We try to get that message across to people here in this forum and I can only hope that each person we reach tells two friends, who tell two friends, who tell two friends....


Written consent is not a barrier to people testing for H.I.V.
Mr. Staley correctly points out that routine voluntary H.I.V. testing
as part of prenatal care has been largely successful in New York and, in
fact, throughout the nation. Unfortunately, what Mr. Staley fails to
acknowledge is that -- despite the fact that routine offering an H.I.V.
test is now the standard of care for pregnant women in New York --
written consent is still required. Written consent demonstrates respect for
the individual getting tested and transparency for a system that often
fails us. Did we forget the real barrier, which is the stigma that is
to often associated with HIV, it is real and in some instances people
die from it. Let\'s not forget the lack of knowledge from our so called
professionals.. Written consent is not a barrier to routine voluntary
testing it is the lack of untrained and insensitive healthcare providers.
Written consent proves accountability. Do not take away our human
>Here we go again disrespect, blame, and most of all mistrust of a
system that should be doing more for people with AIDS. Many AIDS activists support voluntary
H.I.V. testing into routine medical settings. What we do not support is to
continue to deprive and marginalized communities that are 
disenfranchised -- who are most at risk of infection -- of the right to give
informed written consent merely because medical providers might find it
inconvenient to talk to their patients and obtain a simple consent form.
(shame). Information, education, and trust of a broken system is the
missing link for more people to get tested and get the proper care that
they need.

Peter notes that there has not been a case of unauthorized disclosure of confidential names, but this misses a very great deal of the point.  It is often authorized disclosure of the names and of information which is the problem.  If information and names were ONLY used to facilitate access to care or counseling, then sure, what's wrong with that?  But if they subject you to prosecution merely for answering questions supposedly during a confidential session with your case manager?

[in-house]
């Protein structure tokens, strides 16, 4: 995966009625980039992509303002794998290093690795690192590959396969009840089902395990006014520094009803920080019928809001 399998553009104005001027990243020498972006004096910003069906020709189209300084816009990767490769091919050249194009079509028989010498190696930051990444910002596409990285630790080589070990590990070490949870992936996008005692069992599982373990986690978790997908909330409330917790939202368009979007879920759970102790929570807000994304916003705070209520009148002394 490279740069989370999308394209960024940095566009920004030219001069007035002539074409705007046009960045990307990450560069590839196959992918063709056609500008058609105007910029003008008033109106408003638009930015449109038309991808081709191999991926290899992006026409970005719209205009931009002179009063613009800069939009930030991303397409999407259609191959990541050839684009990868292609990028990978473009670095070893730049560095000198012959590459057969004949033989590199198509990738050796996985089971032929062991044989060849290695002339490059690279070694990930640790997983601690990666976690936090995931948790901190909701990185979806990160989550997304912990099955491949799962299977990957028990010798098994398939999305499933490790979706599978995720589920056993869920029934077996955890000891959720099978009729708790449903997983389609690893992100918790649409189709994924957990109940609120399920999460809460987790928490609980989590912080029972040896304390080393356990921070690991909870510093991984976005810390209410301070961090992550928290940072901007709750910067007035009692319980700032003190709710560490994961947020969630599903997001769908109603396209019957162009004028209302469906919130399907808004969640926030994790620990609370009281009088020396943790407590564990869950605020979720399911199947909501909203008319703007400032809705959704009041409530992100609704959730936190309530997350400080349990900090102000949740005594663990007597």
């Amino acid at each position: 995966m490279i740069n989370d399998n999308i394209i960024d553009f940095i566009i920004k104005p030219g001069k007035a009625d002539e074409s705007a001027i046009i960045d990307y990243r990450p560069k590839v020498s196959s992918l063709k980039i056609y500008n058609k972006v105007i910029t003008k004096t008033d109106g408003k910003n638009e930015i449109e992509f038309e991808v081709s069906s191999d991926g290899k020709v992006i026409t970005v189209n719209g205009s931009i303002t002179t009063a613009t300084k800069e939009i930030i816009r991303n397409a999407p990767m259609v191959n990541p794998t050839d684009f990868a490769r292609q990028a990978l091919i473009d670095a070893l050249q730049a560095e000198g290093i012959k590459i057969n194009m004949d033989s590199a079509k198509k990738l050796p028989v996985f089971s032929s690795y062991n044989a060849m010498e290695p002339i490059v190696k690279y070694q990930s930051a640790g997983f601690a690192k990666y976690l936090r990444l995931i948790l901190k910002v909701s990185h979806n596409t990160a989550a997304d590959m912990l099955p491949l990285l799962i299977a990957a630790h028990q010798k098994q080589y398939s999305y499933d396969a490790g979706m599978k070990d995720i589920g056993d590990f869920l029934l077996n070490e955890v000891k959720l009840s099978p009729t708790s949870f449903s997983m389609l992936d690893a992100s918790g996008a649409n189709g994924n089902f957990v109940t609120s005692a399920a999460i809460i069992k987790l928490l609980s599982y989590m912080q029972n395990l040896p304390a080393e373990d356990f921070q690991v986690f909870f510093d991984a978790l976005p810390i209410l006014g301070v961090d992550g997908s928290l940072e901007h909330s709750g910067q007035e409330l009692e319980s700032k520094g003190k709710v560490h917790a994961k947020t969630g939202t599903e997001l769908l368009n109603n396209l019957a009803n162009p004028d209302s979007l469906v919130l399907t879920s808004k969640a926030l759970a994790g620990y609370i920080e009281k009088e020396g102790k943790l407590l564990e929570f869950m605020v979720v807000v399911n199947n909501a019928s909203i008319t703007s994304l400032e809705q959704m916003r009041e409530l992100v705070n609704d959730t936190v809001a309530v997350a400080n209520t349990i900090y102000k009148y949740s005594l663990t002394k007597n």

For example, in almost every state, a client's confidential information divulged to a case manager in the course of receiving prevention counseling (which is often melded with seeking care services) may be used against him or her in a court of law.  Your case manager ask you about your sexual behavior?  For god's sake, don't tell them about engaging in penetrative sex (or in many states, ANY sex) with anyone without disclosing your status - not a hand job, oral sex, sex with a condom - nadda.  Because in many states THAT is a felony, rgardless of the risk you putting the other person to, and your case manager may refer you to the prosecutor, or may even be duty-bound to refer you to the prosecutor.  And then your supposedly-confidetnial information is fully accessible through court-order - it is NOT privileged information, as it would be if given to a doctor, or similarly licensed professional. 

In counseling for substance abuse?  Asked in a group OR private session about your sexual behavior?  Before answering, FIRST ask if the information given is given in the context of a "privileged relationship" (like a doctor-patient relationship), and thus anot able to be used against you.  Most often it is not so protected.  This makes HIV precvention counseling much different than a 12 Step program for alcoolism, for example: you fall off the wagon once with these, you go to jail.

Now note that 2/3rds of the criminal laws against exposing someone to HIV have been passed in the last decade.  Thus while I'm with Peter regarding the changes in context medical which SHOULD make us move to easier testing, it is irresponsible to suggest 'times have changed' until the criminal law and punitive public policies are also changed.  This is a real tragedy, and activists should press for decriminalizing transmission, or for a narrow privilege for 'public health counseling' so that people CAN safely seek testing, cousneling, and access to care.  It has to be a TWO-FOLD change: making it easier to test, along with doing away with penalizing those who do.  Anything less is simply trusting in a justice system and government that already grinds down minorities, and stigmatizes people with HIV.